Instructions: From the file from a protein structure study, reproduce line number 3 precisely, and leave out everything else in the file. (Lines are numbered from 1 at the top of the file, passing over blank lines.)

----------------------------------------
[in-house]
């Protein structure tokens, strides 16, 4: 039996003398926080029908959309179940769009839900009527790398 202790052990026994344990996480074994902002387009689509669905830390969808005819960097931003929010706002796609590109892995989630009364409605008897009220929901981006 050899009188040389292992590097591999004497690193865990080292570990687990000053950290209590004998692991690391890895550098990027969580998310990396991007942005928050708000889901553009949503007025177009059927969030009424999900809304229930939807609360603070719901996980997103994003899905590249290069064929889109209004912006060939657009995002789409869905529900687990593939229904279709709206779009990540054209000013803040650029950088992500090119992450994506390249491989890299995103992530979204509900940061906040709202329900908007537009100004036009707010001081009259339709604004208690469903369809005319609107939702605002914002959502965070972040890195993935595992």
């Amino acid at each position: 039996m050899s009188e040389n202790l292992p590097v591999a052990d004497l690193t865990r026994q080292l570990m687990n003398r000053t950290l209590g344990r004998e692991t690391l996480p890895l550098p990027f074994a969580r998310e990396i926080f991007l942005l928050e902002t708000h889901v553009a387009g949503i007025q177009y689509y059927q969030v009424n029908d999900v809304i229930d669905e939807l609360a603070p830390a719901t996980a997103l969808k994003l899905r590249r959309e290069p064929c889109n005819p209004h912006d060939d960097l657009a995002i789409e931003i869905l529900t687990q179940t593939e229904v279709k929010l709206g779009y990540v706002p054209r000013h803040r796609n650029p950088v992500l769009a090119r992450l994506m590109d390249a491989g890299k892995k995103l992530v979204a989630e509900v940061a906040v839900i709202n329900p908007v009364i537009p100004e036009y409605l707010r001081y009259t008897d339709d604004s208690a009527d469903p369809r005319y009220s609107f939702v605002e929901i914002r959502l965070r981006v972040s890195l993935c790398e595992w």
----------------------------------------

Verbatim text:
């Amino acid at each position: 039996m050899s009188e040389n202790l292992p590097v591999a052990d004497l690193t865990r026994q080292l570990m687990n003398r000053t950290l209590g344990r004998e692991t690391l996480p890895l550098p990027f074994a969580r998310e990396i926080f991007l942005l928050e902002t708000h889901v553009a387009g949503i007025q177009y689509y059927q969030v009424n029908d999900v809304i229930d669905e939807l609360a603070p830390a719901t996980a997103l969808k994003l899905r590249r959309e290069p064929c889109n005819p209004h912006d060939d960097l657009a995002i789409e931003i869905l529900t687990q179940t593939e229904v279709k929010l709206g779009y990540v706002p054209r000013h803040r796609n650029p950088v992500l769009a090119r992450l994506m590109d390249a491989g890299k892995k995103l992530v979204a989630e509900v940061a906040v839900i709202n329900p908007v009364i537009p100004e036009y409605l707010r001081y009259t008897d339709d604004s208690a009527d469903p369809r005319y009220s609107f939702v605002e929901i914002r959502l965070r981006v972040s890195l993935c790398e595992w």